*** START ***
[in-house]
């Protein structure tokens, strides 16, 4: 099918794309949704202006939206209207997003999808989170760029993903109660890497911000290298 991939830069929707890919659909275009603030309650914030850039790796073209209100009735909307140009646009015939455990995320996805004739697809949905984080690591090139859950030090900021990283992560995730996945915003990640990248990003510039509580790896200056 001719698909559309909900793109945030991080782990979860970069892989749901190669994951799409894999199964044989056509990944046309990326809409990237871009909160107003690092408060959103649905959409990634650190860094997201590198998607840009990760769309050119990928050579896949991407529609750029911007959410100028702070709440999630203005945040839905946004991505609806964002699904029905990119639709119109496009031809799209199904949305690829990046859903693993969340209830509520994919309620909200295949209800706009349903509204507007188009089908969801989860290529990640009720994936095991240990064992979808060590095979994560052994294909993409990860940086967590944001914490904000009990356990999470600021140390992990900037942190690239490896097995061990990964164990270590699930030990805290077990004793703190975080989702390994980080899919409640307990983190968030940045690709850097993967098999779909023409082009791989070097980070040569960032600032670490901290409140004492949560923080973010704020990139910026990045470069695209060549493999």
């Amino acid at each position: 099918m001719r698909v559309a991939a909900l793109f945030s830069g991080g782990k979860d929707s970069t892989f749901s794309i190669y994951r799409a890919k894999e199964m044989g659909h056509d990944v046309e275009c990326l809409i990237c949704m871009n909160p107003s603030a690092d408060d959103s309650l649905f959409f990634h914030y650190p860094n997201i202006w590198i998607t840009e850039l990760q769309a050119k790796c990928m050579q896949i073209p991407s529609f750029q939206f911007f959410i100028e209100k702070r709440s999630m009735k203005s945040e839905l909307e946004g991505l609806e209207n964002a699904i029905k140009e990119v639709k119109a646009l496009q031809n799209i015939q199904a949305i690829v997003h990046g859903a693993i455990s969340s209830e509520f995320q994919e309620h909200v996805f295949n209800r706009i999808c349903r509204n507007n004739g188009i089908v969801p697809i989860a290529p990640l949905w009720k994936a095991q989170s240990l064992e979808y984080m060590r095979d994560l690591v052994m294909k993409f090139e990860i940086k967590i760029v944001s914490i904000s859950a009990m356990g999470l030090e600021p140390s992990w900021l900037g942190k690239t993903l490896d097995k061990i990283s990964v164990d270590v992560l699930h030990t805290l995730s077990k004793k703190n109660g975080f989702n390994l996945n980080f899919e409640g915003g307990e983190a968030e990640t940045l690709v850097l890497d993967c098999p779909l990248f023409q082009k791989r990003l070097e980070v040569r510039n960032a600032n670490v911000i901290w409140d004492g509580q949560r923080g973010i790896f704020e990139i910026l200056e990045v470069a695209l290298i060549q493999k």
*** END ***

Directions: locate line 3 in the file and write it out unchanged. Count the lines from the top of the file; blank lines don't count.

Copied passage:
């Amino acid at each position: 099918m001719r698909v559309a991939a909900l793109f945030s830069g991080g782990k979860d929707s970069t892989f749901s794309i190669y994951r799409a890919k894999e199964m044989g659909h056509d990944v046309e275009c990326l809409i990237c949704m871009n909160p107003s603030a690092d408060d959103s309650l649905f959409f990634h914030y650190p860094n997201i202006w590198i998607t840009e850039l990760q769309a050119k790796c990928m050579q896949i073209p991407s529609f750029q939206f911007f959410i100028e209100k702070r709440s999630m009735k203005s945040e839905l909307e946004g991505l609806e209207n964002a699904i029905k140009e990119v639709k119109a646009l496009q031809n799209i015939q199904a949305i690829v997003h990046g859903a693993i455990s969340s209830e509520f995320q994919e309620h909200v996805f295949n209800r706009i999808c349903r509204n507007n004739g188009i089908v969801p697809i989860a290529p990640l949905w009720k994936a095991q989170s240990l064992e979808y984080m060590r095979d994560l690591v052994m294909k993409f090139e990860i940086k967590i760029v944001s914490i904000s859950a009990m356990g999470l030090e600021p140390s992990w900021l900037g942190k690239t993903l490896d097995k061990i990283s990964v164990d270590v992560l699930h030990t805290l995730s077990k004793k703190n109660g975080f989702n390994l996945n980080f899919e409640g915003g307990e983190a968030e990640t940045l690709v850097l890497d993967c098999p779909l990248f023409q082009k791989r990003l070097e980070v040569r510039n960032a600032n670490v911000i901290w409140d004492g509580q949560r923080g973010i790896f704020e990139i910026l200056e990045v470069a695209l290298i060549q493999k």